Often mistaken for part of the architecture,
Don Driver’s Untitled Construction (1982) is both
simple and spectacular.
It is one of seven art works by different
contemporary artists commissioned by Pat Hanly
in 1982 to complement the design of the new
School of Architecture building.
Known for his ability to exploit the suggestive
power of combinations of ordinary things, Driver
was given a dark corner of the foyer to animate.
Fixed to the wall at the top by a system of five
towel rails, vinyl sheets in the three primary
colours of red, yellow and blue and the secondary
colour of orange, create a bright four-metre fall
of colour down the wall. Floating freely in front like
a set of mirrors for a caged bird are three
suspended steel panels which turn slowly in space
with wind currents, reflecting alternately the work
and its surrounds.
Taranaki-based Driver trained as a dental
technician and then worked for a paint and
wallpaper merchant in New Plymouth, and is
self-taught as an artist. His six-month bus trip
across the United States provided first-hand
experience of the colour field paintings of
American abstraction, and the assemblages
of Pop artists which motivated him to “not
to copy, but to make an equivalent from
materials around me”.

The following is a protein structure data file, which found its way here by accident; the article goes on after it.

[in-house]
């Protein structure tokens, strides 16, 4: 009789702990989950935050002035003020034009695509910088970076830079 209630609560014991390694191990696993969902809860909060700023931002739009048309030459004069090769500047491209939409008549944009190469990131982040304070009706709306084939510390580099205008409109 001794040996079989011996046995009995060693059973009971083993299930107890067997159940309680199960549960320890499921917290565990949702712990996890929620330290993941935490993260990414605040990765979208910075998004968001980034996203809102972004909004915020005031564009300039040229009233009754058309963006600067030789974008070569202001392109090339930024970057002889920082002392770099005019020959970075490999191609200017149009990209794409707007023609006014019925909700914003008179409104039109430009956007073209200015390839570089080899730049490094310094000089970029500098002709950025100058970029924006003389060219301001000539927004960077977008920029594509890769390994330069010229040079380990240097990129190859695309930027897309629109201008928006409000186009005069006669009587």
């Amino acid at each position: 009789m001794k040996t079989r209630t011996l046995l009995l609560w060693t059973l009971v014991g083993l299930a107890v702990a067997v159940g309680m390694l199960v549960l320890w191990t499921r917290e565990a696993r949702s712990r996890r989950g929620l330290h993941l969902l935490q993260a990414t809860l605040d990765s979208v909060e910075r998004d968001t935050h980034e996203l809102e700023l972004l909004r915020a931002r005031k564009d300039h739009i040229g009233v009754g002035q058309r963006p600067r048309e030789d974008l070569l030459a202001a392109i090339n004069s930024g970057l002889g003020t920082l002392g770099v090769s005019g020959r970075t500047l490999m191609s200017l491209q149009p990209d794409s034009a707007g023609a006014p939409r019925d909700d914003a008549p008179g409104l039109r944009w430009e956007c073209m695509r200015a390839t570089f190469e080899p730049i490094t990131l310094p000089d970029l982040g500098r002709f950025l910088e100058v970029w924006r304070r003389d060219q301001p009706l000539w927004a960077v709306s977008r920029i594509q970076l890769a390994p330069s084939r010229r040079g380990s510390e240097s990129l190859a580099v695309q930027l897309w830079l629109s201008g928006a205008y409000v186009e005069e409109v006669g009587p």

Often described as a regional artist, Driver
transforms everyday materials to leap beyond their
mundane origins into the realm of art. As a child he
always wanted to be a magician – “the inexplicable
and magical have always appealed to me”, he
explains – and his works often use unexpected
juxtapositions. As the manager of a fertiliser works
who provided materials to Driver remarked: “It is
a great achievement for a fertiliser bag to become
a work of art – and a surprising one.”
One of the lessons that Driver learned through his
close observation of American expressionism was
that colour need not be placed in the service of form
but could assert its own identity. In this work, the
proximity of the complementary colours orange and
blue helps them enhance each other’s strength.
Recycling discarded tarpaulin material (“Used is
a criteria” as Elizabeth Smither notes in her poem,
Pouch for Don) Driver finds his colour ready-made.
He affects an informality which seems casual, but
the bands of colour are carefully measured out
against each other, their distance from the wall and
each other balanced to create shadows and depth.
By hanging shiny panels in front of the colour, Driver
invites a reflective response.
Driver instructs people to stop looking for
meanings in his work, saying “I am simply
exploiting colour and form in relationship one to
the other. What you see is what the painting really
is. There is no story behind it. No inner
significance.” This work keeps the play between
warm and cool colours constant but its freefloating
steel parts offer change, and a different
effect to every viewer.